The 1954 novel The Lord of the Flies by William Golding, a story about young boys shipwrecked on a desolate island, is a parable for the supposedly innate cruelty and selfishness of human nature. This week, an excerpt was published on The Guardian from the book Humankind by Dutch historian Rutger Bregman, who claimed to have discovered the “real Lord of the Flies”. The story of six Tongan teenagers who were shipwrecked for 15 months, and the man who rescued them, has been shared far and wide as proof that in the same situation, young boys might in fact be kind and collaborative instead. The problem is, writes Meleika Gesa, this retelling erased the voices of the boys themselves and the Tongan values and knowledge systems that prepared them for survival.
I’m often reminded that I am not the preferred narrator of my own story. That my life and struggles would look more believable and trustworthy (code words for marketable and consumable) if they were told from mouths that do not belong to me, my family, or my people. The coloniser wants to own you and your experiences and exploit you however they wish. There are so many instances in life where I’ve seen this firsthand.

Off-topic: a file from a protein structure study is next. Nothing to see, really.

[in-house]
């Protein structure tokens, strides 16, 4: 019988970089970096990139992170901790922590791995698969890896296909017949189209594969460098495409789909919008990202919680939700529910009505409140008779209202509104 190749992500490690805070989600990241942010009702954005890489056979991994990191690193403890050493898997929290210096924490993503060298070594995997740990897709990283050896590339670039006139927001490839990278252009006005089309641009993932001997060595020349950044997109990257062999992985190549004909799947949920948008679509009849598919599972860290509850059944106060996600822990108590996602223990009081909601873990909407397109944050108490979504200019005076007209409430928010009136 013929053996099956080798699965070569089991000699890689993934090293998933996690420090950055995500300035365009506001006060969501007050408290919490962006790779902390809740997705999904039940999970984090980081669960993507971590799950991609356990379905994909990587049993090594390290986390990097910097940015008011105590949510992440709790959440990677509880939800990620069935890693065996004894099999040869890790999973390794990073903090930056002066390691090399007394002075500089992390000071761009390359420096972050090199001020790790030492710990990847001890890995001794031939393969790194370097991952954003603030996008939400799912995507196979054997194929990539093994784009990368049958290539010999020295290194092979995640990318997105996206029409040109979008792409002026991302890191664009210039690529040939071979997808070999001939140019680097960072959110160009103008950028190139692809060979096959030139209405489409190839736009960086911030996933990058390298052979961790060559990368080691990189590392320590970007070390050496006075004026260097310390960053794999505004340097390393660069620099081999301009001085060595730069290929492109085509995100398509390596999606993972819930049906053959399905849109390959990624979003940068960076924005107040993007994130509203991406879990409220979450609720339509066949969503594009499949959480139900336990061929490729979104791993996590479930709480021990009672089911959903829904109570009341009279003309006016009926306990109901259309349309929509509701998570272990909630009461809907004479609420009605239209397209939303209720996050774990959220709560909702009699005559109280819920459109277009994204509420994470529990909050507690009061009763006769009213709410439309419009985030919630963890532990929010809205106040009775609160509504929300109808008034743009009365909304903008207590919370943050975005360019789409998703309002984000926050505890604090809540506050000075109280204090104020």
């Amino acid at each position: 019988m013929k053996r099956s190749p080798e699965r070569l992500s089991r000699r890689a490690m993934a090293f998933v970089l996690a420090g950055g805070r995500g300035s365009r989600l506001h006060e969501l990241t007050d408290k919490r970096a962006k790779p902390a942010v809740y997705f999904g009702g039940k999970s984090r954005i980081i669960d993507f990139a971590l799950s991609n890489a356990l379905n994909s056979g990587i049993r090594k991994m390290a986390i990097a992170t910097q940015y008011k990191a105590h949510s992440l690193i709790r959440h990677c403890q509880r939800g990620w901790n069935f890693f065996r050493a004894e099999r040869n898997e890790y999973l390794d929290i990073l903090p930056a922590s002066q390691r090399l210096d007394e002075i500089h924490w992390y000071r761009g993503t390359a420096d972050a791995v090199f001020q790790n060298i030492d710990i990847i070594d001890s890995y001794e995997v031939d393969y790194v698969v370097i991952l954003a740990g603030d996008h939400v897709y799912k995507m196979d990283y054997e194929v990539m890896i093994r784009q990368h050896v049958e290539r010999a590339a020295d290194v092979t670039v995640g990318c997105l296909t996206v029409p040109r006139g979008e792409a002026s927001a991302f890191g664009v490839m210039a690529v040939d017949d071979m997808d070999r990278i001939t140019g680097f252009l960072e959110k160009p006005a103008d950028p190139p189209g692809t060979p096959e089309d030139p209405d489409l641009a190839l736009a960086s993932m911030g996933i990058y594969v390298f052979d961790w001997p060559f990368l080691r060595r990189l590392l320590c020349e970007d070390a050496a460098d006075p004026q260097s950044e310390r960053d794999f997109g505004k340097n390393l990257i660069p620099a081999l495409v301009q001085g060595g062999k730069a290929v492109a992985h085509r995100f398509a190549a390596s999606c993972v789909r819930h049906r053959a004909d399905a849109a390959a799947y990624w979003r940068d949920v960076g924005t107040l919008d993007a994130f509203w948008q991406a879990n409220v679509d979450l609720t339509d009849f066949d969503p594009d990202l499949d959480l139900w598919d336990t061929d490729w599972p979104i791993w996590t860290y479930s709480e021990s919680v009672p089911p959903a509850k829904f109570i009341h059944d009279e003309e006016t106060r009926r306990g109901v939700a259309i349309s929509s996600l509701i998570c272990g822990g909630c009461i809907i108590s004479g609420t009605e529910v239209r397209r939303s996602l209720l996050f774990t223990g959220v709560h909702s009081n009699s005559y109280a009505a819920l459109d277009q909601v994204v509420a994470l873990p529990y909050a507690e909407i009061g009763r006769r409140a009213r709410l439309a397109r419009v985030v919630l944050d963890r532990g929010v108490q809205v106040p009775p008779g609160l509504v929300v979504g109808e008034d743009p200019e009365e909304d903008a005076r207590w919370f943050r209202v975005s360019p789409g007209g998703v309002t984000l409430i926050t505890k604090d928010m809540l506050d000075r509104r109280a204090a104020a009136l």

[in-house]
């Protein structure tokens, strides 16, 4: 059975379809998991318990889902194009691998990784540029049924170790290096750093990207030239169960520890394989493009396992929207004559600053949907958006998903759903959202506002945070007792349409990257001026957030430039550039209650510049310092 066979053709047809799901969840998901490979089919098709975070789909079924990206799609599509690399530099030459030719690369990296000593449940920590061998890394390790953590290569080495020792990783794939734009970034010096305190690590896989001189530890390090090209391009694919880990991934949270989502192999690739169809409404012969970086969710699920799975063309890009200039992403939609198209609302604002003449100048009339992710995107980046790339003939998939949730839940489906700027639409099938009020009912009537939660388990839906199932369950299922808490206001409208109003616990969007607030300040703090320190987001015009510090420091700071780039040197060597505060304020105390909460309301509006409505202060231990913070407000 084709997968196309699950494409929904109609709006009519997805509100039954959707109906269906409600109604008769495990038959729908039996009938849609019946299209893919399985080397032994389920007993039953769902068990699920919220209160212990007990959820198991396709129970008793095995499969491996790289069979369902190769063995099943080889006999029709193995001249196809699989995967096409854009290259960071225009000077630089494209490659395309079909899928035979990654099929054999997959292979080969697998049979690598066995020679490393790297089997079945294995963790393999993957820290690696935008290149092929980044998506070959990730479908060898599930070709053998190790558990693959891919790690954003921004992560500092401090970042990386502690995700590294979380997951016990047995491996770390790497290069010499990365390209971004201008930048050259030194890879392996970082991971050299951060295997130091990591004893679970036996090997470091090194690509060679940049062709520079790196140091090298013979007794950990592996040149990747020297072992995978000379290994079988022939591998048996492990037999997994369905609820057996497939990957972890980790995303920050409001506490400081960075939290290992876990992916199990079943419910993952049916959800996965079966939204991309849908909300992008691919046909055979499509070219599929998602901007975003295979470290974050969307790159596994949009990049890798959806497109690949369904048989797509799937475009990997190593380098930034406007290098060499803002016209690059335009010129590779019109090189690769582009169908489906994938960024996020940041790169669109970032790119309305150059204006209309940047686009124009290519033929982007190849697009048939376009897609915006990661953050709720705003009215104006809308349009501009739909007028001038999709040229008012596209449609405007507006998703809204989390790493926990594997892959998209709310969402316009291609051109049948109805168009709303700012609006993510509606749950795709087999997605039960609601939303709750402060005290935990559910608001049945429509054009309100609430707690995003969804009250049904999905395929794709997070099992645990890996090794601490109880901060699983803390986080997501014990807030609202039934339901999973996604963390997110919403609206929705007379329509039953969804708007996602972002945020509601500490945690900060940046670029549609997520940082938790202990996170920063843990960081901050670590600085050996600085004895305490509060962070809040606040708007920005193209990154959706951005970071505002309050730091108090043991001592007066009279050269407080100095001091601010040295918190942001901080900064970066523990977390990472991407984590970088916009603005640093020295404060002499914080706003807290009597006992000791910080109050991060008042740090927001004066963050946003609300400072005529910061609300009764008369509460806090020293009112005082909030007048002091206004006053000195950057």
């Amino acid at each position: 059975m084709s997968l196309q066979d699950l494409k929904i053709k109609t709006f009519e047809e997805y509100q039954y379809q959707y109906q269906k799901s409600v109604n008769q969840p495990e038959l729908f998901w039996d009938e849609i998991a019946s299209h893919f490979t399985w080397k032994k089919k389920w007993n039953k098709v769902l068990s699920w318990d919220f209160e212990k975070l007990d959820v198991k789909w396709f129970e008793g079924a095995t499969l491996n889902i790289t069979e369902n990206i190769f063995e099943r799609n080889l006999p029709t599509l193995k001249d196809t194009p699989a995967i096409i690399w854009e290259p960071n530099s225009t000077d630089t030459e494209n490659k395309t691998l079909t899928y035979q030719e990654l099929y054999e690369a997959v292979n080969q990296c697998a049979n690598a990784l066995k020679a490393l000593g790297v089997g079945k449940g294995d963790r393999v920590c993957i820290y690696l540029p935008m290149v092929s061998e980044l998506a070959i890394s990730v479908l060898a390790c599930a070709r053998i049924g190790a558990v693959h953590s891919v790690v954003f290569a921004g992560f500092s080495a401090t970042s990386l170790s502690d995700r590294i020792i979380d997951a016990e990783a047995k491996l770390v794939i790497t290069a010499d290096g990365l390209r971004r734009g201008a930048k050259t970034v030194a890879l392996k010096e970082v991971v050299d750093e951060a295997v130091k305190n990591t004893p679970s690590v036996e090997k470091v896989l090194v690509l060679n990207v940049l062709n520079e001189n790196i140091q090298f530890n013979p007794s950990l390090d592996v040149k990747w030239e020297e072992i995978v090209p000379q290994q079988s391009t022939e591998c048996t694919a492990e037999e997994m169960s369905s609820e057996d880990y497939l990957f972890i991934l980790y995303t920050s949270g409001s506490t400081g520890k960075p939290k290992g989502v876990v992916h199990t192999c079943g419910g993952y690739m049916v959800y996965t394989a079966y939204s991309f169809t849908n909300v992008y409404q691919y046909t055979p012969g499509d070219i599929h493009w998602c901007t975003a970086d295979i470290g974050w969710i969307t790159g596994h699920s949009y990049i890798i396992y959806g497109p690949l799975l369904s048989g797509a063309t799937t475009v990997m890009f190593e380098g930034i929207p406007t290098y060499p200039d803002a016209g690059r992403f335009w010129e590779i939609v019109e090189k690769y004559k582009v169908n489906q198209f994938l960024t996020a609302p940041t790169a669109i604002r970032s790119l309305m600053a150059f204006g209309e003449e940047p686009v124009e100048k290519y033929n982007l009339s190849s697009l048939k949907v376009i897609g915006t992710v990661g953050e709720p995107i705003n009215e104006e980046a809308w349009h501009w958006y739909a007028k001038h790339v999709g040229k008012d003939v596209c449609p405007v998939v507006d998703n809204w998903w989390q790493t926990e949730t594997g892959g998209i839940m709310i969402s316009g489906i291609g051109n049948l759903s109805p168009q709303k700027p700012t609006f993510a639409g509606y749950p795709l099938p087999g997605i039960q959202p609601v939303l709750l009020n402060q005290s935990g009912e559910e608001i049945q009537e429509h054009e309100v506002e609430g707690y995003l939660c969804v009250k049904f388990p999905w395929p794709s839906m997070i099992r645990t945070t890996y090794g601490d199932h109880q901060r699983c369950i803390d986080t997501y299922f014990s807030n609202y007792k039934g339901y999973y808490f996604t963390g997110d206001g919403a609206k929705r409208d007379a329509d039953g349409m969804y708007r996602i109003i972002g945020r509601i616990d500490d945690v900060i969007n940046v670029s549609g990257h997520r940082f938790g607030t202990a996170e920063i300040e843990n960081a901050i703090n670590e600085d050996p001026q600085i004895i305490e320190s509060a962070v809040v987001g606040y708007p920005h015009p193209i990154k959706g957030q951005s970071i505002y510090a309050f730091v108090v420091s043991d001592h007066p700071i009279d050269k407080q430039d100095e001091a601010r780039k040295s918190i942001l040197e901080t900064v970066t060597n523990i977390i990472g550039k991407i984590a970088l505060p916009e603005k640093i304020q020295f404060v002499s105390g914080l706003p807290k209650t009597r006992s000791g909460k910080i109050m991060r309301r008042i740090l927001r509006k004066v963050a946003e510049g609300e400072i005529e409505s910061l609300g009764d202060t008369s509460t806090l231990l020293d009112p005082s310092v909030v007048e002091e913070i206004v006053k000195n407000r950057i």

The most recent is when I stumbled across the story of the real Lord of the Flies on The Guardian, which uses the resilient story of six Tongan boys, now men – Tevita (David) Siola’a, Sione Fataua, Luke Veikoso, Fatai (Stephen) Latu, Kolo Fekitoa and Sione Totau (now known as Mano) – who survived being stranded on the island of ‘Ata for 15 months. It took me a while to read because it never really shares the story of the boys. It focuses on the white man who rescued them, as interpreted by the white man who “discovered” their story, who compares their journey to a book by a white author. As a reader, we’re left in the dark about these resilient young men and the cultural values that helped them survive.
This story (or what it missed) resonated with me because they are Tongan, like me. I’m from Fahefa, Tonga, specifically. I’m also a proud Torres Strait Islander, from Mer (Murray) Island, from the village Bauz, from the Zagareb, Dauareb, Magaram, Komet tribes, to name a few. I grew up on my homeland, Mer Island, in the Torres Strait. I went to school there, walked up the one dirt road and waved good morning to anyone watching from their veranda. I was taught the winds of Mer and how to hold a line and when the fish tried to bite, it’d tug or vibrate. My father would take me diving and I would always try to swim to the bottom. I would never reach it, but the ocean always made me feel grounded. My father reminisces about how surprisingly quick I picked up diving at such a young age. My old people like to say it’s in the blood. I think we’re born this way.